- Let cool completely in the pans before removing the cakes and frosting.
- 1 stick (1/2 cup) butter or margarine
- 1/3 cup HERSHEY'S Cocoa
- 3 cups powdered sugar - I used 2 1/2 cups
- 1/3 cup milk
- 1 teaspoon vanilla extract
Melt butter. Stir in cocoa. Alternately add powdered sugar and milk, beating to spreading consistency. Add small amount additional milk, if needed. Stir in vanilla. About 2 cups frosting.
Keep updated on all of Jen's sweet adventures on beantownbaker.com!
Bacon in baked goods. It's hardly a new culinary trick, but it has enjoyed a bit of a vogue in recent years, showing up in everything from chocolates to brownies to cupcakes...and now, chocolate chip cookies.
When I visited Volunteer Park Cafe for the first time the other day with my buddies Neil and Judy, we tried out their "Miss Piggy" cookie--a generously sized chocolate chip cookie studded with bacon bits.
In general, I don't seek out bacon in baked goods, feeling like it's more often a shock-value addition than something intended to really bring out the flavors--but in this case, I did feel as if it actually worked. The bacon was used sparingly, so the taste was more of a whisper than a shout. While our consensus was that perhaps the bacon could have been slightly more crisp to add a texture contrast to the chewy cookie, it was overall a pretty successful use of sweet and savory. And for vegeterians, I'm pretty confident that the same would hold true if the cookie had been made with Morningstar's soy-based bacon.
What do you think about bacon in baked goods? Is it simply a shock-value addition, or are there delicious merits?
The Miss Piggy Cookie, Volunteer Park Cafe (call for availability), 1501 17th Avenue East, Seattle; online at alwaysfreshgoodness.com.
We all need to make a stealthy exit sometimes--so why not add some gateau to your getaway with a super-sweet cake complete with prison-break nail file from Criminal Crafts?
These two-layer cakes are indeed edible, and come in a variety of cake and frosting combinations; they are coated in apricot glaze before shipping to preserve freshness; each cake has a (non-edible) durable 6" metal file (safely wrapped in a parchment paper seal) hidden in the lower layer. Of course, as they specify in their shop, "We’ve never actually tried to make a jail break with one, but seen it done in movies, so we’re fairly certain it should work" -- though refunds are not offered in case it doesn't.
Of course, there is some fine print:
This item is for delivery in the US only and will NOT be shipped directly to prisons, mental health facilities, government offices or HS detention, you’re just going to have to take it in person, and as we’ve spelled it out in delicious dark chocolate, “Good Luck”.
And finally, to sweeten the deal:
As a special offer we’re offering a 20% discount to anyone ordering who is under investigation for tax fraud or if your last name is Madoff. Please convo for more info on felony specials.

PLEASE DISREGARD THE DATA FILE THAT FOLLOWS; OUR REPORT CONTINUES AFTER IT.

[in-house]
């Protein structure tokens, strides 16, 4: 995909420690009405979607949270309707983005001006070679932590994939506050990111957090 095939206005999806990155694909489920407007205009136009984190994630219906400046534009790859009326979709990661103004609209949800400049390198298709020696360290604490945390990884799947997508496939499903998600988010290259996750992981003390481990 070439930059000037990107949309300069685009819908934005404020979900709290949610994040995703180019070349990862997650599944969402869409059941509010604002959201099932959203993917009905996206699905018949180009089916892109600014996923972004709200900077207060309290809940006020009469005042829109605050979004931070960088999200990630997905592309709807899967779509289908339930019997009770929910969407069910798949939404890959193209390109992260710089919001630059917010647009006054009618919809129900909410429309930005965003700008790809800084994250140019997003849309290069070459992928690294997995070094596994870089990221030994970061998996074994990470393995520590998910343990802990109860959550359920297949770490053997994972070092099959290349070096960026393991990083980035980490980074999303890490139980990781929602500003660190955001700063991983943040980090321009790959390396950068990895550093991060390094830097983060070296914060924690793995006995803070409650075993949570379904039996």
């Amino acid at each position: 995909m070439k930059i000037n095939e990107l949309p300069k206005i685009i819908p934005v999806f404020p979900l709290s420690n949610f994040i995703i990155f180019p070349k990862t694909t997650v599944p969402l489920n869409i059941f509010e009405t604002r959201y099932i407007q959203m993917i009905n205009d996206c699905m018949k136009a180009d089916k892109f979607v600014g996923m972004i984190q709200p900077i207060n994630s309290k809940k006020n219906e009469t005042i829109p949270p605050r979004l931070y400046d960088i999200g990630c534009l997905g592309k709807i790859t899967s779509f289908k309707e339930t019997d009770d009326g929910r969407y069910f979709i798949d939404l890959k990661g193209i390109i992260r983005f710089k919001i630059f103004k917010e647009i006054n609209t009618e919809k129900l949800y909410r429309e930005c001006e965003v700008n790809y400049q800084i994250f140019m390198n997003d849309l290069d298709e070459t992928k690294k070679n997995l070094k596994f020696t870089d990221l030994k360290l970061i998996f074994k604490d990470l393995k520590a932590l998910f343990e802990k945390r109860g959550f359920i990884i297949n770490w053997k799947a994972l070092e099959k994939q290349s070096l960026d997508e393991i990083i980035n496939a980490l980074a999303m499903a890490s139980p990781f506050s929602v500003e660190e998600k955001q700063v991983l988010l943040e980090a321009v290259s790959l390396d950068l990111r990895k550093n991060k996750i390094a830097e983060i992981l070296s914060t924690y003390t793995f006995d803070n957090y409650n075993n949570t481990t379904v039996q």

Sounds like one sweet escape!
The late 1800s were a pretty eventful time in the USA: in New York, the Brooklyn Bridge was opened and Lady Liberty was installed; in the West, Billy the Kid and Jesse James bit the dust; the nation also grew, officially adding Washington, Montana and the Dakotas to the Union. And according to Betty Crocker's Cooky Book, the cookie of the decade was the Hermit:
One of our earliest favorites--rich with spices from the Indies, plump with fruits and nuts, Hermits originated in Cape Cod in Clipper Ship days. They went to sea on many a voyage, packed in canisters and tucked in sea chests.
Now, you may be wondering where this morsel got its funny name. There are a few theories uncovered on historycook.com:
Some say that the cookies were named because they look like a hermit's brown sack-cloth robe, but the earliest recipes are for white and round cookies. One possible lead is that the Moravians, an ethno-religious group well-known for thin spice cookies in North Carolina and Pennsylvania, were sometimes called "herrnhutter" in German or Dutch, and that might have sounded like "hermits" to an English-speaking cook.
Funny name and hazy origins aside, there's definitely another reason why hermits have lingered in our cookie jars: they're rich, cakey, moist, and satisfying. Adding raisins makes them taste vaguely virtuous, if you're into that--I'm not, so I substituted chocolate chips, and it worked out quite deliciously. They got even better when I sandwiched a slab of cheesecake filling between two of them (I think frosting would also work fantastically).
- makes about 3 dozen small cookies or 24 large cookies; if you're interested in the cheesecake filling shown in the top photo, you can find the recipe here -
- 1/2 cup butter
- 1 cups brown sugar, packed
- 1 eggs
- 1/4 cup cold coffee
- 1 3/4 cups flour
- 1/2 tsp baking soda
- 1/2 teaspoon salt
- 1/2 teaspoon nutmeg
- 1/2 teaspoon cinnamon
- 1 cup chocolate (or white chocolate) chips
- 3/4 cup coarsely chopped nuts (I used walnuts)
- Mix butter, sugar and egg thoroughly. Stir in coffee.
- Sift dry ingredients together; mix bit by bit into the butter/egg mixture.
- Once incorporated, add the chocolate chips and nuts and stir only until incorporated.
- Chill dough for at least 1 hour.
- Heat oven to 400 F.
- If you want small cookies, drop rounded teaspoonfuls of dough onto your cookie sheet; if you're not scared of a big cookie, do as I did and use an ice cream scoop.
- Bake 8-10 minutes for small cookies, 12 or so minutes for larger ones, or until there is the slightest crispiness on the bottom (as they have a light brown hue from the coffee, you've got to be careful about this!).